GUNNISON—Good managers who win the respect and support of their employees are hard to find.
But based on comments at a retirement party on Saturday, Aug. 6, at the Gunnison City Park, Devin Blood, who stepped down as warden at the Central Utah Correctional Facility (CUCF), significantly exceeded the description of a good manager.
Top leaders, rank-and-file corrections officers and “civilian” staff at the CUCF described him as being like a family member, as a model of integrity, as an example of how to live and as having changed their lives.
A woman who said she had worked in the Facilities Department in the prison for 15 years described his departure as “heartbreaking” but added, “He deserves it.”
One corrections officer, interviewed a couple of days before the retirement event, said, “When my son was born, Devin Blood took his stars off and took my shift.”
Blood, who is in his early 50s, started his career at the CUCF in 1997. Between 1997 and 2009, he advanced from corrections officer to sergeant to lieutenant to captain.
During those years, Blood served on the Sterling Town Council. He also chaired a Special Olympics torch run, where corrections and law enforcement officers ran through the county to raise money for Special Olympics. And he got inmates involved in sanding and painting wooden toy cars as Christmas gifts for children in poor countries.
In 2010, Blood was named employee of the year at the prison. The selection committee said he set “a high example in work ethic, leadership and strong dedication to those he serves.”
In 2014, Blood was promoted to deputy director in charge of programming, which included overseeing programs bringing community volunteers into the prison.
In March 2021, Blood ascended to the rank of warden after Warden Shane Nielson moved to the Utah Department of Corrections (UDC).
Then in early April 2022, a little more than a year into his tenure as warden, Blood ran into an uncharacteristic bump in his career. He was escorted off the prison property and placed on administrative leave. No one in UDC has ever said why.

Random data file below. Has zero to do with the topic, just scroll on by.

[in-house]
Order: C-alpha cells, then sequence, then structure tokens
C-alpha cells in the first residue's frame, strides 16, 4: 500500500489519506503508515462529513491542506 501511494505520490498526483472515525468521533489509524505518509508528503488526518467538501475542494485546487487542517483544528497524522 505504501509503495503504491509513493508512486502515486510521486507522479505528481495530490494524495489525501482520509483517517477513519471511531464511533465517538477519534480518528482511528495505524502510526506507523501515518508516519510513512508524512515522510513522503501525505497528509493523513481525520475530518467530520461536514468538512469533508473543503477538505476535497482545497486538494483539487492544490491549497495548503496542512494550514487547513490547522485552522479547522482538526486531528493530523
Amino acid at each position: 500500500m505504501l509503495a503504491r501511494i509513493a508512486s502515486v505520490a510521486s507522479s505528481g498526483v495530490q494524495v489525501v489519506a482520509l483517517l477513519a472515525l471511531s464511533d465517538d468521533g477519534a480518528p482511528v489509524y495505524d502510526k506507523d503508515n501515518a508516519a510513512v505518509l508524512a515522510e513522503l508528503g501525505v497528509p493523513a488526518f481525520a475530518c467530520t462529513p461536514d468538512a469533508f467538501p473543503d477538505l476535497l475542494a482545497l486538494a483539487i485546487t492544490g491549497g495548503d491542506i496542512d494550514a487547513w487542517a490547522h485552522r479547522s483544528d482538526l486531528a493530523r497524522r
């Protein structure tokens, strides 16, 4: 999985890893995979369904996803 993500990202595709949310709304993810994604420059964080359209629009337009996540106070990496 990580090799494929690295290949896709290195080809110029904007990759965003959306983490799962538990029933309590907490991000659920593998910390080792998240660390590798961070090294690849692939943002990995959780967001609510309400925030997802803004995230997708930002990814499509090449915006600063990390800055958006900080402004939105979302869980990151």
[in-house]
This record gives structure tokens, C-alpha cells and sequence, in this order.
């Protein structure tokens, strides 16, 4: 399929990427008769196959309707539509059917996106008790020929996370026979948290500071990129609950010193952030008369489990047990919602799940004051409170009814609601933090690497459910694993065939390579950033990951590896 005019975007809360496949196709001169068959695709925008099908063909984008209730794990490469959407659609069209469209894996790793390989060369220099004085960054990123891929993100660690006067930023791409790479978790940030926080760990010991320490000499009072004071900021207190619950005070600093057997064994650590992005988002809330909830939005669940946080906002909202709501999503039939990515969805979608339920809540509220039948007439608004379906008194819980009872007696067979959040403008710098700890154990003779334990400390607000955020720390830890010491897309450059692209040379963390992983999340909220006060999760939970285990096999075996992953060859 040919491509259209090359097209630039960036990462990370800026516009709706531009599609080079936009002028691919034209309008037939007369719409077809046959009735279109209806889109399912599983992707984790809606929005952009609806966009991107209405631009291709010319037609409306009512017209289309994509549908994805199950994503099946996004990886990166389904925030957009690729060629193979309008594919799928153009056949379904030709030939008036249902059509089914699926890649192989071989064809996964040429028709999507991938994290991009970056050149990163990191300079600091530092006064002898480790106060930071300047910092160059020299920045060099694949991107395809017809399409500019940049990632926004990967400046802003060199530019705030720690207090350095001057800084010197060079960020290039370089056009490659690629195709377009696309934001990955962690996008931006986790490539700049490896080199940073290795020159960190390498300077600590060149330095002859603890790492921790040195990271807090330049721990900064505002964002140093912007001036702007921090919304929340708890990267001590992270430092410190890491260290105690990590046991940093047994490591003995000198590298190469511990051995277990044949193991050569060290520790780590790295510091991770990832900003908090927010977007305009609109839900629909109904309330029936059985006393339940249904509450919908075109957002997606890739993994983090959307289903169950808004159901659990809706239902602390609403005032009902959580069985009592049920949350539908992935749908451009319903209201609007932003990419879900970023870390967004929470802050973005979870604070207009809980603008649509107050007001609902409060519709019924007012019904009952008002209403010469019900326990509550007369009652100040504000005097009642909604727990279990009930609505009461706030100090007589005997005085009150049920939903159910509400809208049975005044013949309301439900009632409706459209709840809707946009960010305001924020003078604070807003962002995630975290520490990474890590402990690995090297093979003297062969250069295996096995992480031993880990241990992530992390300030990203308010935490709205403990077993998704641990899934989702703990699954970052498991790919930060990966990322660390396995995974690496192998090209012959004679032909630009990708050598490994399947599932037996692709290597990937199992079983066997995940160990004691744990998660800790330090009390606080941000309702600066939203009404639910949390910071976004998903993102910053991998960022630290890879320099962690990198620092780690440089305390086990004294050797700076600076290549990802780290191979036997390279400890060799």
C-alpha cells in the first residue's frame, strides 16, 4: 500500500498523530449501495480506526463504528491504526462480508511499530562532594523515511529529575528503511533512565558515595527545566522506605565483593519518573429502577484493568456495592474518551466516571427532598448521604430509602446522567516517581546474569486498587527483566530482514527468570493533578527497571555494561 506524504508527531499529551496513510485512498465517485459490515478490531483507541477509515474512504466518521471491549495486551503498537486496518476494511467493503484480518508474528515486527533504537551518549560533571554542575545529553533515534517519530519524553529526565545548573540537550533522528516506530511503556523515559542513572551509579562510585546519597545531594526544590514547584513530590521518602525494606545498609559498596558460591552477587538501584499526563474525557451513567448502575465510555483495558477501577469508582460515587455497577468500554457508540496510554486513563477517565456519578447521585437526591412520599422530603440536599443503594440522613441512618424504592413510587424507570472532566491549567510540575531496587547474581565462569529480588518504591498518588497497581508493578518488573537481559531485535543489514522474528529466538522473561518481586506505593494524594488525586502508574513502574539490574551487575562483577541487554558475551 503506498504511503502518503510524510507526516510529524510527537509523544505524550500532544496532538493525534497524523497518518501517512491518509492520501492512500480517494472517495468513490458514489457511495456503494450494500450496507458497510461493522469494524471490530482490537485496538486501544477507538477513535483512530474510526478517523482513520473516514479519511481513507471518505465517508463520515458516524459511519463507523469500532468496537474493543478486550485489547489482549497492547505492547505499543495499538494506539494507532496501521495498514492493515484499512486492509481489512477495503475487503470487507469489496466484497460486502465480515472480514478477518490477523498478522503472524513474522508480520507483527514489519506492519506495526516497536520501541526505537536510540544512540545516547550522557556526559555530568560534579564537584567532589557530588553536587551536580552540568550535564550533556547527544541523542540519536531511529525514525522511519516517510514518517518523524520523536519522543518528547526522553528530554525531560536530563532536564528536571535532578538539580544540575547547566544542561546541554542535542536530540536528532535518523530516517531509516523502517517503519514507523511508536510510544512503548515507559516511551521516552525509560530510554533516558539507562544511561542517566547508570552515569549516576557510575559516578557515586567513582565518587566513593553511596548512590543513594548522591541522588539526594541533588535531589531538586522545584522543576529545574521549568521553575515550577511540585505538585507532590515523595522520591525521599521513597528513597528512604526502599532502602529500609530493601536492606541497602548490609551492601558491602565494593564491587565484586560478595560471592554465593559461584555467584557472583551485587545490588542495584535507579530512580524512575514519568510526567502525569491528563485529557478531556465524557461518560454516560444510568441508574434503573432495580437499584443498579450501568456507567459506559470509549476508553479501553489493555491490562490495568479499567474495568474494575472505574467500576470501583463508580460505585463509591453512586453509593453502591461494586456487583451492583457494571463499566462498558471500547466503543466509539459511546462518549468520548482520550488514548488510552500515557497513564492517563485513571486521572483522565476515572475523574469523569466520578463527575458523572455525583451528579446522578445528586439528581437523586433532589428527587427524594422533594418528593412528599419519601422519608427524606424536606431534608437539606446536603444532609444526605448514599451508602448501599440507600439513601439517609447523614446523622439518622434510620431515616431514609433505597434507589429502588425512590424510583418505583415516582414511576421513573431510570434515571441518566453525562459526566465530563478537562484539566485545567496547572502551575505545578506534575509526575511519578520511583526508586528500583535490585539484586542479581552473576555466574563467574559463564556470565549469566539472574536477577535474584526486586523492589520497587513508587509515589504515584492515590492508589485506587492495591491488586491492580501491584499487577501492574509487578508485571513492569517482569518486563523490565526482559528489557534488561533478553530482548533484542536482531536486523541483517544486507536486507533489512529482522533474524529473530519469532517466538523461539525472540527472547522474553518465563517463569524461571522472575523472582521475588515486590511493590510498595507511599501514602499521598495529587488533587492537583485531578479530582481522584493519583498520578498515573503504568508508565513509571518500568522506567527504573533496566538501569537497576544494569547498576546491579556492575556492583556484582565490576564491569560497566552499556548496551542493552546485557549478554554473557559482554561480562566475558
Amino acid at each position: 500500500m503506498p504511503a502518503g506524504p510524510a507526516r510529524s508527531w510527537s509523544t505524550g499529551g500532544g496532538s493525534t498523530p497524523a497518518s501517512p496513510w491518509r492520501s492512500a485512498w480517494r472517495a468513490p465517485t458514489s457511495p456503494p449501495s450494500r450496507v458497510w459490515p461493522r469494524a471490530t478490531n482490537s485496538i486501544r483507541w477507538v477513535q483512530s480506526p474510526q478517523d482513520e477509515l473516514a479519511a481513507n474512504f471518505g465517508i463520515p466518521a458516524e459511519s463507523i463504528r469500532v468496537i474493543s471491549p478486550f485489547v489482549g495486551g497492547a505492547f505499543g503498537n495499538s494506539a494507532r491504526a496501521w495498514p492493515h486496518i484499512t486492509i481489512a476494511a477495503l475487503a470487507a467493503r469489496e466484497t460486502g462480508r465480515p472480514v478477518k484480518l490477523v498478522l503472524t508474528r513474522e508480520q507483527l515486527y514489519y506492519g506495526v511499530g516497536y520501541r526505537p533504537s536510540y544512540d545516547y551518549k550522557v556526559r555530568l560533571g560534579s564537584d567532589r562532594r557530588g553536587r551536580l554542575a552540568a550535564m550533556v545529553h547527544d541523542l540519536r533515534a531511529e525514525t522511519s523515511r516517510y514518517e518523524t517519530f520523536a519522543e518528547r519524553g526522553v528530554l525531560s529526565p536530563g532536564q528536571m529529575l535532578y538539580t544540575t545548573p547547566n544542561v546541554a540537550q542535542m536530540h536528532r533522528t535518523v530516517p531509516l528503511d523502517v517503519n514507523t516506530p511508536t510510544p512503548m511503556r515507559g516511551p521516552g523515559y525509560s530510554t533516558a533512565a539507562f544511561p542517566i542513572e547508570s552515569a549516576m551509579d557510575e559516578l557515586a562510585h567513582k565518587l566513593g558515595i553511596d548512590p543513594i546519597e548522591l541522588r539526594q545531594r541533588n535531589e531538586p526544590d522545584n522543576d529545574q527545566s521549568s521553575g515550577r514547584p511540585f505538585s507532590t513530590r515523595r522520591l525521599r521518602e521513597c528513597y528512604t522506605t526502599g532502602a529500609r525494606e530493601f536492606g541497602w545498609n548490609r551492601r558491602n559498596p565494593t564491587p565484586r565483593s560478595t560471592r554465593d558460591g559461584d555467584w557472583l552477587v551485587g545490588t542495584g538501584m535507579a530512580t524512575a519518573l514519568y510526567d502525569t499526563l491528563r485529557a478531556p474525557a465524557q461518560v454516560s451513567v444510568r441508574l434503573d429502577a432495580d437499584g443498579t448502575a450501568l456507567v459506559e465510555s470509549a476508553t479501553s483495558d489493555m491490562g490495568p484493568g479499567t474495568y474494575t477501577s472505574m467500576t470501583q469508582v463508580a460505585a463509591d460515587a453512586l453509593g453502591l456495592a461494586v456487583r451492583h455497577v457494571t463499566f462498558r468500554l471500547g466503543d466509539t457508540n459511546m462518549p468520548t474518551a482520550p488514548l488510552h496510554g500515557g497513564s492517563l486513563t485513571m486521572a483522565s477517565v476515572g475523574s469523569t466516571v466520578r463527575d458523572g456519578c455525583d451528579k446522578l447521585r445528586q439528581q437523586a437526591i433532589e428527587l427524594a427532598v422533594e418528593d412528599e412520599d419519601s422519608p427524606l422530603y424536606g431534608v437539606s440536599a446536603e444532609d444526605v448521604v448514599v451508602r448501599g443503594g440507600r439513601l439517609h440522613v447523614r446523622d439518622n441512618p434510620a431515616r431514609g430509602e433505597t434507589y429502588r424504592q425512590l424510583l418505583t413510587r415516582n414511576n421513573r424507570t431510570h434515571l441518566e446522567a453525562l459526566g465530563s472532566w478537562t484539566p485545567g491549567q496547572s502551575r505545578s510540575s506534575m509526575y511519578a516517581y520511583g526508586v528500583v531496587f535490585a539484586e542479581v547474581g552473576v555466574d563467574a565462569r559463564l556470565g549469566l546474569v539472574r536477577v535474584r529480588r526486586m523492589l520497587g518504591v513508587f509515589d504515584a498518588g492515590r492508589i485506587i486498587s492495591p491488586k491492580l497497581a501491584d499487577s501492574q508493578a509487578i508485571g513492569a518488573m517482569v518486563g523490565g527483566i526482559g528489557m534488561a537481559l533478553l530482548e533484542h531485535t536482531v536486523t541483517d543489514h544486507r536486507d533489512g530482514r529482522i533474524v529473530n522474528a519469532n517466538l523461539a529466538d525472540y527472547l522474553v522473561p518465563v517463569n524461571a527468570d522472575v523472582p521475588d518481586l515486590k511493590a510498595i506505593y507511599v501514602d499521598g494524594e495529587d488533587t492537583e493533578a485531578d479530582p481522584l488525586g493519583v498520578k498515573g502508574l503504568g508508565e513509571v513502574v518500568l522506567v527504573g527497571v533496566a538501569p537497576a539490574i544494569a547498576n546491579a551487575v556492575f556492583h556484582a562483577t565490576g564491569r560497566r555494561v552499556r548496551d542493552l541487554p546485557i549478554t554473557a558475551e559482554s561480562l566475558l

The department, through its public information officer, released a statement from Brian Nielson, department director and former Sanpete County sheriff, that didn’t name Blood but clearly referred to him.
“The Department of Corrections has an in-depth process concerning administrative reviews, investigations and discipline for our staff,” the statement said. “We hold ourselves accountable.”
“Depending on the circumstances, administrative leave can be part of the process. Recently, there was information relayed regarding a staff member in leadership at the Central Utah Correctional Facility. A review has been conducted and the staff member will be back to work on Tuesday, April 12.”
Following his return, a corrections officer, who asked to remain anonymous, emailed the Messenger saying, “He was…welcomed back with open arms…From what little I saw, it was an overwhelming show of support by staff. I would have hated to see how things would have run without him…”
Blood officially retired on Aug. 1. Over the July 30-31 weekend, he posted a message on his Facebook page saying that after nearly 25 years with the UDC, “I’ve pulled the plug and officially retired…”
Without him saying so, it appeared one motive for Blood’s retirement could have been the need to help his elderly mother, who lives in Manti. “It’s been the most exhausting and laborious partial week filled with projects at my new landlord’s house (aka mom),” he wrote.
“I already miss the incredible people I had the pleasure of working with throughout the years. They were/are/forever will be some of the best coworkers/family a guy could ask for. Love and miss you already.”
At the retirement party a week later, Blood told about 30 coworkers and their families his retirement had been “a surreal experience, something I didn’t think I’d be doing just yet. It was an easy decision to leave the prison, not so easy to leave all of you.”
Sgt. Alan Bliss joined Blood at the front of the picnic pavilion. “Over the last couple of weeks, I’ve been shocked and amazed at the number of people who have come to me and said, ‘I’d like to do something for Devin.’” he said.
The “something” was a handgun and holster engraved, in Spanish, with the words, “My friend is my brother.” Other employees lined up behind Bliss to drop off ammunition and other accessories.
Sheri Nelson, long-time administrative secretary, pre- sented a wall hanging that included a gold plaque and various badges and the insig- nia Blood had worn on his uniform over the years.
Capt. Roger Peterson came up front. He said Blood had “set an example to live by” with his concern for others and open-door policy. “I’m so grateful,” he said.
Nielson, Blood’s predecessor and now deputy director of prison operations for the UDC, told the crowd, “I can’t say enough about what this guy’s meant to me in my career, in my life. I truly wish him nothing but the best.”
“Thanks again to everyone,” Blood responded. “It’s beyond humbling. Never did I imagine that I’d have a family as good as you. Please take care of each other. Know that I have a special place in my heart for everyone.”